REPOSITORY: MONMOUTH COUNTY ARCHIVES
RECORD GROUP: COUN8600.12
SERIES: Fair Haven
VOLUME: 59 volumes
Historical records from Fair Haven were placed on deposit in the Monmouth County Archives and Records Center on February 3, 2009, pursuant to a municipal resolution and a depository agreement which provide that Fair Haven retains ownership of the records and that the Monmouth County Archives can provide access to them. The first deposit of 25 volumes was supplemented on April 29, 2010, with an additional 34 volumes.
The following historical narrative about Fair Haven was prepared by Timothy J. McMahon, Borough Historian, for the book, Town by Town: Impressions of Monmouth County (Freehold: Office of the Monmouth County Clerk, 2002):
Fair Haven, a scenic and historic borough, is situated between Red Bank and Rumson, along the Navesink River. The earliest known reference to a residence is that of the Lewis family, whose homestead was located on Lewis Point, once the most prominent point of land jutting into the Navesink River. The Lewis family dated their home back to 1778, the same year as the Battle of Monmouth. The earliest neighborhood or group of homes, dated back to the 1790s when a “man of color,” Samuel Still, owned 25 acres at Fair Haven's eastern end. This gathering of Still and others was the first sense of a forming community. Only in the last decade have researchers uncovered accounts of Still and his people who likely were freed blacks, part Native American, and white.
Two stores opened for selling goods and provisions in the 1820's; one along the river east of Still's land and the other west on a part that predated River Road. Still donated land for both an A.M.E. Zion Church and an “African School” in 1842 and 1850, respectively. His son-in-law, Jacob Brown, is remembered today with Browns Lane, the “oldest street” in Fair Haven.
Until the mid-1800's, travelers used the riverfront trail that was called “The Old Shell Road.” It was the principal road between the Black Point (Rumson) and Red Bank areas. In 1816, one Jeremiah Chandler, recorded that he built his home near the present-day dock on Fair Haven Road. A tavern soon was built near the dock, and by 1840, a good-sized village surrounded the original home.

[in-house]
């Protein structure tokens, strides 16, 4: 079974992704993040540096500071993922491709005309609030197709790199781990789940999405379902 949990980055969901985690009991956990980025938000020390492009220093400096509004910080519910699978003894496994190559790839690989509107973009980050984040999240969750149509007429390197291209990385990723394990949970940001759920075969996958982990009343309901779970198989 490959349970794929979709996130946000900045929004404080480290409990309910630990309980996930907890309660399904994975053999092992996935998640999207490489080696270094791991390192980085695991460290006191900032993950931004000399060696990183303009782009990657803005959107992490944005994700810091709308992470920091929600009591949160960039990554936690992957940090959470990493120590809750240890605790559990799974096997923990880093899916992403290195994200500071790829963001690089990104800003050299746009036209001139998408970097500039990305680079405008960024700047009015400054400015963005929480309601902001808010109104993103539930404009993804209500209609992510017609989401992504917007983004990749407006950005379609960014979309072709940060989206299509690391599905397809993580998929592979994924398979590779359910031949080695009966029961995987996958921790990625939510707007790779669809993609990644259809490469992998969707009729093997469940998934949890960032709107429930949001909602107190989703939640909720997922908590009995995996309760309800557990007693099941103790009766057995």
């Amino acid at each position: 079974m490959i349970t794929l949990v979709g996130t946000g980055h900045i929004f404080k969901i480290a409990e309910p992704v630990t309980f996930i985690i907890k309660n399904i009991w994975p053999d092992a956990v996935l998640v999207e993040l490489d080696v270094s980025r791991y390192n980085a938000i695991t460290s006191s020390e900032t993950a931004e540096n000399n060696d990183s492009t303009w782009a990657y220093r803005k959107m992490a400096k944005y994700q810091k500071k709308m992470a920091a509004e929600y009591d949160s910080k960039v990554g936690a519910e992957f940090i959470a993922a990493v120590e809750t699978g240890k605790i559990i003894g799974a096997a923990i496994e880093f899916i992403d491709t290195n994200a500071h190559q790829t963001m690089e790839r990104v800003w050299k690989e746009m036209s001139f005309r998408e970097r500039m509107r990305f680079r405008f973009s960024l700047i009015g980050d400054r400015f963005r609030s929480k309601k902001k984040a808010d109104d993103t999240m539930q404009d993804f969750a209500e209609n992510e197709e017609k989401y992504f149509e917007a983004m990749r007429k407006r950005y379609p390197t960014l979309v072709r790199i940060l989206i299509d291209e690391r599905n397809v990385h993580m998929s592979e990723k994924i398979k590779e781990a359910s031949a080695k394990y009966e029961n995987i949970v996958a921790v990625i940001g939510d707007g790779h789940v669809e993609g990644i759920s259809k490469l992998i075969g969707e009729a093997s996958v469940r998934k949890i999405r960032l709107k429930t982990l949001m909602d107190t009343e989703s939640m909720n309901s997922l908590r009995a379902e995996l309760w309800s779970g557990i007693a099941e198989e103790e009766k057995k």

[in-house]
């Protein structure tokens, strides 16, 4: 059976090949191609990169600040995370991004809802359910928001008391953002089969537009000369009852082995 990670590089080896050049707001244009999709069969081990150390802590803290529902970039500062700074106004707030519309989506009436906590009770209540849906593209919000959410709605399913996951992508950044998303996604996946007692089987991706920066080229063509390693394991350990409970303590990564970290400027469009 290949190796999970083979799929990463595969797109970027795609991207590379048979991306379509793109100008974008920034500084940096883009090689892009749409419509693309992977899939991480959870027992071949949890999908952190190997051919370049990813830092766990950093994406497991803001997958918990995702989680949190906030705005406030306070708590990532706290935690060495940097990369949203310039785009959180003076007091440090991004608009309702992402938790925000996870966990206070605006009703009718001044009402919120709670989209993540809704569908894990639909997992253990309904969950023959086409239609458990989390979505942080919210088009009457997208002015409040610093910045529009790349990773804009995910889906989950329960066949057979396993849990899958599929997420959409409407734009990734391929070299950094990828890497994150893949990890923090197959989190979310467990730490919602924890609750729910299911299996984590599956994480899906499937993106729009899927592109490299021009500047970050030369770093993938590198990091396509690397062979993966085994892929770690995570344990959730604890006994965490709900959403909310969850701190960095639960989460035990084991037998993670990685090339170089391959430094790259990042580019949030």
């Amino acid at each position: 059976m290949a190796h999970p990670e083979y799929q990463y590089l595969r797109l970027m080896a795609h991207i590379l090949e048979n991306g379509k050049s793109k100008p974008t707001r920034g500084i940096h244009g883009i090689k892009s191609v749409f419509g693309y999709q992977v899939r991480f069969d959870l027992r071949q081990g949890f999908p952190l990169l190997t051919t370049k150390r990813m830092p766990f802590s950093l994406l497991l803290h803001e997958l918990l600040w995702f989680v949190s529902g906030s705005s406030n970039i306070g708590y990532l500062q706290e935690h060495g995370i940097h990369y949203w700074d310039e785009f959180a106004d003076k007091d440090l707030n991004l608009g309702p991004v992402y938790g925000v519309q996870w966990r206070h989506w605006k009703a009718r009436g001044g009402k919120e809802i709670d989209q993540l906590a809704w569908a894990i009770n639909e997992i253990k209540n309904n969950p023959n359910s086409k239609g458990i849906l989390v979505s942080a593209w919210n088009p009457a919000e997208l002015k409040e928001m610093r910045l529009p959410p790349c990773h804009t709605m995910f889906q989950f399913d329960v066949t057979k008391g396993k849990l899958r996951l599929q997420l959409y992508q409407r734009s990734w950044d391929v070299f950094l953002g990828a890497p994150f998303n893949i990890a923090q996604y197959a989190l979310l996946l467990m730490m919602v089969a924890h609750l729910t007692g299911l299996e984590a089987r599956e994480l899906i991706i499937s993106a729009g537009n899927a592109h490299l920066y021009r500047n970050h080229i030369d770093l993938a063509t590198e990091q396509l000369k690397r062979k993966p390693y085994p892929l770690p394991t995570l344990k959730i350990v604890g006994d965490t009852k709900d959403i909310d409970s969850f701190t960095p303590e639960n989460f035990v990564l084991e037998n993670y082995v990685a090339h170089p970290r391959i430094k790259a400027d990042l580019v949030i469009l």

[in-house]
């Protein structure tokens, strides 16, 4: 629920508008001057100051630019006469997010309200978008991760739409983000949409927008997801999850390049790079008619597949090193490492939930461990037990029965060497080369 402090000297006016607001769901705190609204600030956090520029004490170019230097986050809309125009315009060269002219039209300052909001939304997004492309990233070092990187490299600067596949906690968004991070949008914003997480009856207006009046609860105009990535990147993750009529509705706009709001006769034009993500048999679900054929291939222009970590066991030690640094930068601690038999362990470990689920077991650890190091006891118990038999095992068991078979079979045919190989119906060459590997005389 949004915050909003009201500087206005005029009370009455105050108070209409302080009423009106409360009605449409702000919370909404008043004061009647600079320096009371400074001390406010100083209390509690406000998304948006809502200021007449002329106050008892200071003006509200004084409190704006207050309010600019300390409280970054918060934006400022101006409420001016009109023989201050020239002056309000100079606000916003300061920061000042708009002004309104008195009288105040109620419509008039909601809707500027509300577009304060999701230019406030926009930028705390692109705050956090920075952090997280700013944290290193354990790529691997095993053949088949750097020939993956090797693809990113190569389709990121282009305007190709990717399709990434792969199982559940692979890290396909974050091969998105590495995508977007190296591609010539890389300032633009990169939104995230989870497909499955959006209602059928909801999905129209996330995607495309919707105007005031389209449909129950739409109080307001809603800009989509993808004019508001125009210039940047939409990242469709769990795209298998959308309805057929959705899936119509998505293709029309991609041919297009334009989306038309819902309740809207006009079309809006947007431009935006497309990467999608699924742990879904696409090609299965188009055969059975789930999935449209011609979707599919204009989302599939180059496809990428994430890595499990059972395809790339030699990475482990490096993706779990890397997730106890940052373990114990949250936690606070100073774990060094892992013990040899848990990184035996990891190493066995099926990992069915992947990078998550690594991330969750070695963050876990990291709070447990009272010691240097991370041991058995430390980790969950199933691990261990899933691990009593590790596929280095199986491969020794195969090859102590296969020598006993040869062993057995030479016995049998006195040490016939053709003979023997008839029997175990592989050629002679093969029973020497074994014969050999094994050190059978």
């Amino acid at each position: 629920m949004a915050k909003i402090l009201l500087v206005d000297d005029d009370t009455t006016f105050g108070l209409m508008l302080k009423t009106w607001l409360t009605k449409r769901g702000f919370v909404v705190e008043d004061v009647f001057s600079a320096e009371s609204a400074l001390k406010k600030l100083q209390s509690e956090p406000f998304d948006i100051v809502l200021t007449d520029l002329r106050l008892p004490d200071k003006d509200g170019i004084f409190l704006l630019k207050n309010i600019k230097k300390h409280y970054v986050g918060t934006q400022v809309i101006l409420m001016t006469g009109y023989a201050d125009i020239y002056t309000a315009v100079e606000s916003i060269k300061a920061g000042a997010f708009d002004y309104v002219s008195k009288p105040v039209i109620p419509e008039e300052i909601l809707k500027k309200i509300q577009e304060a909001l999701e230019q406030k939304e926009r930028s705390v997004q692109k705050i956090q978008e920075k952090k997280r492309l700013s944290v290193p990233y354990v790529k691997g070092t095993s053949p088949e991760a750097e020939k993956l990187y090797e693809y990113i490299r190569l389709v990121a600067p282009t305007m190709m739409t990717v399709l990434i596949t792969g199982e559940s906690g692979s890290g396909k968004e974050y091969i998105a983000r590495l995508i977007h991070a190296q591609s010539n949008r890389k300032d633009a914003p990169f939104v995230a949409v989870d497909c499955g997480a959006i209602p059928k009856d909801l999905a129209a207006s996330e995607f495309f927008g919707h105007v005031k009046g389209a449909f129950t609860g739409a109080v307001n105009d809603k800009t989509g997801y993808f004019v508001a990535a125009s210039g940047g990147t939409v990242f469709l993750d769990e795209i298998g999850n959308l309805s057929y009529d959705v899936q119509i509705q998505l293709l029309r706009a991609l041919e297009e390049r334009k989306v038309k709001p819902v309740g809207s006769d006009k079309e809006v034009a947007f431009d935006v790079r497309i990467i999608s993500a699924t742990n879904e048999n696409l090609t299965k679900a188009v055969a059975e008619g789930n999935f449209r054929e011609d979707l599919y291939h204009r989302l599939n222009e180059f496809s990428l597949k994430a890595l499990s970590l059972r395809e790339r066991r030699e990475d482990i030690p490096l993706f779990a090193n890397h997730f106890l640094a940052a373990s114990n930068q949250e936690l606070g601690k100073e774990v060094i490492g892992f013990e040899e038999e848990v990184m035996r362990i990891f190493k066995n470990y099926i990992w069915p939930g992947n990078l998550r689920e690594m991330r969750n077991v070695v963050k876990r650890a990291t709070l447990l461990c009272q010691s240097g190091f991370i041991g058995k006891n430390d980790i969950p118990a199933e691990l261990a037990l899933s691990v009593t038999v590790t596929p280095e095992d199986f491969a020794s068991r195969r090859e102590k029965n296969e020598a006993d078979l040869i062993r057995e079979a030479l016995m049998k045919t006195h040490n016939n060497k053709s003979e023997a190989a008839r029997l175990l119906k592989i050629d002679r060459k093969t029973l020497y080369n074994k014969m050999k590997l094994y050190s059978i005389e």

Steamboats stopped at Fair haven dock from 1850 to 1926. They traveled to and from New York carry-ing people, animals, freight, and produce. Oysters, clams and other seafood caught at Fair Haven was shipped to the Fulton Street fish market.
By 1860 names like Bennett, Chandler, Doughty, Minton, and Parker were abundant in the village. The residents were rivermen, boat builders, carpenters, painters, and other types of trades. Outside the village farms, orchards, and woodlands were worked. West of the village, large estates graced the riverfront. One of them, “The Grange,” was the summer home of Harry C. Miner, “The Father of Modern Vaudeville.”
General Clinton B. Fisk, a distinguished Union Army Officer bought property west of the village in the 1800s. He donated land and built a new black schoolhouse and a new A.M.E. Church on a street that later was called Fisk Street in his honor. In 1881, the New Jersey Legislature enacted “The Fair Have Rule,” which mandated the public education of children between six and sixteen years of age. This was a result of “school troubles” that occurred in Fair Haven.
In the late 1890s, a neighborhood between the village and Browns Lane became known as the “actors' colony.” Summering vaudevillians frequented the place. Among the noted famous were Al Jolson, Jim Corbett and Lillian Russell. Over 200 entertainers are recorded as visiting. Many settled down here as permanent residents or for retirement. The Players Boat Club (now the Shrewsbury Yacht Club) was formed by them in 1910.
Growing pains and a yearning for self-government caused a movement for separating from Shrewsbury Township as early as 1893. This effort did not succeed and almost twenty years later, in March 1912, Fair Haven became a borough; Red Bank and Rumson had already become boroughs. Shrewsbury Township, including Fair Haven village on the east and a small development called “East Side Park” on the west, together with the riverfront estates and several farms then became united.
From the 1,000 residents in 1900 to about 6,000 today Fair Haven's historic village combines homes and shops; a modern shopping center developed in 1950. Fair Haven's late Twentieth Century neighborhood, a development called the “The Gentry,” came about in the 1980s-1990.
Scope and Content
The records consist of 25 volumes, as follows:
- Tax List, 1910
- Abstract Payment Book, 1912-1927
- Tax Duplicate Books, 1913-1936 (lacking 1916, 1917, and 1918)
- Tax Duplicate Books, 1937-1960, 1962-1969, 1982-1984
Tax Duplicate Books list property valuations and tax payments. Also listed in the early books are payments for dog taxes and poll taxes.
There are no restrictions on the use of the material. Researchers should note that although these records do not include town council minutes. Fair Haven before 1912 was part of Shrewsbury Township. The Shrewsbury Township minutes, 1849-1949, are included in the Tinton Falls record series and may include references to Fair Haven.
Page Last Updated: 12/12/2011 10:09:00 AM